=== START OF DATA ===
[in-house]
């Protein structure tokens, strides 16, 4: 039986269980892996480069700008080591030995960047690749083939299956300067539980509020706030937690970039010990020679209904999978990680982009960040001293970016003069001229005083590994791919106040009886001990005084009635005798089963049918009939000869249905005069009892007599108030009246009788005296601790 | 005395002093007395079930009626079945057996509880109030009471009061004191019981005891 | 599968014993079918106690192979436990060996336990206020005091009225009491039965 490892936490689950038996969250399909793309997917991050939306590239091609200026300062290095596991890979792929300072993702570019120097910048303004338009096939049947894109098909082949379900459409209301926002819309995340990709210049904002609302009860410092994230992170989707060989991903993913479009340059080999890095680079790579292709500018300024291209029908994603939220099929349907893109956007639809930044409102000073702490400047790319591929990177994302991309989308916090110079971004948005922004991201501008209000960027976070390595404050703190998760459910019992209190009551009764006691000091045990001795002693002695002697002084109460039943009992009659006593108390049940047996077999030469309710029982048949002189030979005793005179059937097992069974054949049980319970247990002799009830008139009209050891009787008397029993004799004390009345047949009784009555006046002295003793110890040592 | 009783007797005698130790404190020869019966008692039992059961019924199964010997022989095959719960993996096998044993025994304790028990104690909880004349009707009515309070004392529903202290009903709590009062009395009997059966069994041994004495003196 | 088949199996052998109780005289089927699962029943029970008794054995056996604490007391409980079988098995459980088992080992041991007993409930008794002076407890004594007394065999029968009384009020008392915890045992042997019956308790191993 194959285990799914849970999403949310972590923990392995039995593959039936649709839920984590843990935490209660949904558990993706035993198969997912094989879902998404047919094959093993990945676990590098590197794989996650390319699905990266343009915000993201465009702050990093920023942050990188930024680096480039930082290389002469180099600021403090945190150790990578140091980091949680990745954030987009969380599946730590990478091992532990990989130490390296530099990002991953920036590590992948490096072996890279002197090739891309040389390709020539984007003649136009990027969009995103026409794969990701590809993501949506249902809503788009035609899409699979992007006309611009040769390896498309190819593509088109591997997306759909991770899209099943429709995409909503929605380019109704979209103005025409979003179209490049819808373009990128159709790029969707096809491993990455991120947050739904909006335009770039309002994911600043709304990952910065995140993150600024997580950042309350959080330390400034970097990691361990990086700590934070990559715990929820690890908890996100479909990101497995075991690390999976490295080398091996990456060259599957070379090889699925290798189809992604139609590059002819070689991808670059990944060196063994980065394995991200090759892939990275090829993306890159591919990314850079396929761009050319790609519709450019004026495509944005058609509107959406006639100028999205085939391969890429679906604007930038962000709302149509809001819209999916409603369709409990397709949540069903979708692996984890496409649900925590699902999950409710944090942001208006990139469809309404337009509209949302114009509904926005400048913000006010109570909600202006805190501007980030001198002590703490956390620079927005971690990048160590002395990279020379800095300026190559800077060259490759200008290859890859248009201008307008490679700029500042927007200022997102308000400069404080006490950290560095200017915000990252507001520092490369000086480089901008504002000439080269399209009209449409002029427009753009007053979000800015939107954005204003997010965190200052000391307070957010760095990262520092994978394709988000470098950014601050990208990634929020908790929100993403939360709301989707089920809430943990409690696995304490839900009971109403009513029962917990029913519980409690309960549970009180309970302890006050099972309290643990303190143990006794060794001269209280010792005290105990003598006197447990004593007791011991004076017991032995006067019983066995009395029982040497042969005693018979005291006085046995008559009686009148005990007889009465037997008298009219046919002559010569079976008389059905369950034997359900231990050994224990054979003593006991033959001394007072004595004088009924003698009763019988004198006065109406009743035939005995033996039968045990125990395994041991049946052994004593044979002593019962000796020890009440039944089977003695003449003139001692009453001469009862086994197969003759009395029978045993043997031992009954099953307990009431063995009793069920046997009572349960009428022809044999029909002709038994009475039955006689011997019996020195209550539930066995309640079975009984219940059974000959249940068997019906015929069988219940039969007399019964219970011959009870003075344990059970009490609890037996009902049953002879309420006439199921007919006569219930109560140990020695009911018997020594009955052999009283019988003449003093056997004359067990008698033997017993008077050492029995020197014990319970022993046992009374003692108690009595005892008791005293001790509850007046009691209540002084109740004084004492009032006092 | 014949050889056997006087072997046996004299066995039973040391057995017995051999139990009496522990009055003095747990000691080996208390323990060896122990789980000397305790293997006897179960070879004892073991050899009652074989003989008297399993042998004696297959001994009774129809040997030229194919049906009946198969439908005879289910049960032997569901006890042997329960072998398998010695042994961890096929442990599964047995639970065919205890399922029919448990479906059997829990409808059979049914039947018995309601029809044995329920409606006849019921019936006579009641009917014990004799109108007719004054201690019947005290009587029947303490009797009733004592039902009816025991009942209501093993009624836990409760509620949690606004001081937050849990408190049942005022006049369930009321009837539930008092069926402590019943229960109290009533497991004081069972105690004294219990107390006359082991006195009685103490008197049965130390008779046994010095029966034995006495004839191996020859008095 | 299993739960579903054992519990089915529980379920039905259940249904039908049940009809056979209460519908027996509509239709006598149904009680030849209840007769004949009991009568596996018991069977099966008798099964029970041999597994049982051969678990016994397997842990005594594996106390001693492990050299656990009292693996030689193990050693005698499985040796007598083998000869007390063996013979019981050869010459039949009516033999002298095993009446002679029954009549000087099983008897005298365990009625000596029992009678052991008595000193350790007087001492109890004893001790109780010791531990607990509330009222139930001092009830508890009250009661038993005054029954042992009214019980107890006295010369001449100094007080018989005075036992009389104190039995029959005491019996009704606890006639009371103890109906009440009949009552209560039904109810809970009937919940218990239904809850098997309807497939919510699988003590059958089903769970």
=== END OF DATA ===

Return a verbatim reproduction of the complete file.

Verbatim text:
[in-house]
């Protein structure tokens, strides 16, 4: 039986269980892996480069700008080591030995960047690749083939299956300067539980509020706030937690970039010990020679209904999978990680982009960040001293970016003069001229005083590994791919106040009886001990005084009635005798089963049918009939000869249905005069009892007599108030009246009788005296601790 | 005395002093007395079930009626079945057996509880109030009471009061004191019981005891 | 599968014993079918106690192979436990060996336990206020005091009225009491039965 490892936490689950038996969250399909793309997917991050939306590239091609200026300062290095596991890979792929300072993702570019120097910048303004338009096939049947894109098909082949379900459409209301926002819309995340990709210049904002609302009860410092994230992170989707060989991903993913479009340059080999890095680079790579292709500018300024291209029908994603939220099929349907893109956007639809930044409102000073702490400047790319591929990177994302991309989308916090110079971004948005922004991201501008209000960027976070390595404050703190998760459910019992209190009551009764006691000091045990001795002693002695002697002084109460039943009992009659006593108390049940047996077999030469309710029982048949002189030979005793005179059937097992069974054949049980319970247990002799009830008139009209050891009787008397029993004799004390009345047949009784009555006046002295003793110890040592 | 009783007797005698130790404190020869019966008692039992059961019924199964010997022989095959719960993996096998044993025994304790028990104690909880004349009707009515309070004392529903202290009903709590009062009395009997059966069994041994004495003196 | 088949199996052998109780005289089927699962029943029970008794054995056996604490007391409980079988098995459980088992080992041991007993409930008794002076407890004594007394065999029968009384009020008392915890045992042997019956308790191993 194959285990799914849970999403949310972590923990392995039995593959039936649709839920984590843990935490209660949904558990993706035993198969997912094989879902998404047919094959093993990945676990590098590197794989996650390319699905990266343009915000993201465009702050990093920023942050990188930024680096480039930082290389002469180099600021403090945190150790990578140091980091949680990745954030987009969380599946730590990478091992532990990989130490390296530099990002991953920036590590992948490096072996890279002197090739891309040389390709020539984007003649136009990027969009995103026409794969990701590809993501949506249902809503788009035609899409699979992007006309611009040769390896498309190819593509088109591997997306759909991770899209099943429709995409909503929605380019109704979209103005025409979003179209490049819808373009990128159709790029969707096809491993990455991120947050739904909006335009770039309002994911600043709304990952910065995140993150600024997580950042309350959080330390400034970097990691361990990086700590934070990559715990929820690890908890996100479909990101497995075991690390999976490295080398091996990456060259599957070379090889699925290798189809992604139609590059002819070689991808670059990944060196063994980065394995991200090759892939990275090829993306890159591919990314850079396929761009050319790609519709450019004026495509944005058609509107959406006639100028999205085939391969890429679906604007930038962000709302149509809001819209999916409603369709409990397709949540069903979708692996984890496409649900925590699902999950409710944090942001208006990139469809309404337009509209949302114009509904926005400048913000006010109570909600202006805190501007980030001198002590703490956390620079927005971690990048160590002395990279020379800095300026190559800077060259490759200008290859890859248009201008307008490679700029500042927007200022997102308000400069404080006490950290560095200017915000990252507001520092490369000086480089901008504002000439080269399209009209449409002029427009753009007053979000800015939107954005204003997010965190200052000391307070957010760095990262520092994978394709988000470098950014601050990208990634929020908790929100993403939360709301989707089920809430943990409690696995304490839900009971109403009513029962917990029913519980409690309960549970009180309970302890006050099972309290643990303190143990006794060794001269209280010792005290105990003598006197447990004593007791011991004076017991032995006067019983066995009395029982040497042969005693018979005291006085046995008559009686009148005990007889009465037997008298009219046919002559010569079976008389059905369950034997359900231990050994224990054979003593006991033959001394007072004595004088009924003698009763019988004198006065109406009743035939005995033996039968045990125990395994041991049946052994004593044979002593019962000796020890009440039944089977003695003449003139001692009453001469009862086994197969003759009395029978045993043997031992009954099953307990009431063995009793069920046997009572349960009428022809044999029909002709038994009475039955006689011997019996020195209550539930066995309640079975009984219940059974000959249940068997019906015929069988219940039969007399019964219970011959009870003075344990059970009490609890037996009902049953002879309420006439199921007919006569219930109560140990020695009911018997020594009955052999009283019988003449003093056997004359067990008698033997017993008077050492029995020197014990319970022993046992009374003692108690009595005892008791005293001790509850007046009691209540002084109740004084004492009032006092 | 014949050889056997006087072997046996004299066995039973040391057995017995051999139990009496522990009055003095747990000691080996208390323990060896122990789980000397305790293997006897179960070879004892073991050899009652074989003989008297399993042998004696297959001994009774129809040997030229194919049906009946198969439908005879289910049960032997569901006890042997329960072998398998010695042994961890096929442990599964047995639970065919205890399922029919448990479906059997829990409808059979049914039947018995309601029809044995329920409606006849019921019936006579009641009917014990004799109108007719004054201690019947005290009587029947303490009797009733004592039902009816025991009942209501093993009624836990409760509620949690606004001081937050849990408190049942005022006049369930009321009837539930008092069926402590019943229960109290009533497991004081069972105690004294219990107390006359082991006195009685103490008197049965130390008779046994010095029966034995006495004839191996020859008095 | 299993739960579903054992519990089915529980379920039905259940249904039908049940009809056979209460519908027996509509239709006598149904009680030849209840007769004949009991009568596996018991069977099966008798099964029970041999597994049982051969678990016994397997842990005594594996106390001693492990050299656990009292693996030689193990050693005698499985040796007598083998000869007390063996013979019981050869010459039949009516033999002298095993009446002679029954009549000087099983008897005298365990009625000596029992009678052991008595000193350790007087001492109890004893001790109780010791531990607990509330009222139930001092009830508890009250009661038993005054029954042992009214019980107890006295010369001449100094007080018989005075036992009389104190039995029959005491019996009704606890006639009371103890109906009440009949009552209560039904109810809970009937919940218990239904809850098997309807497939919510699988003590059958089903769970």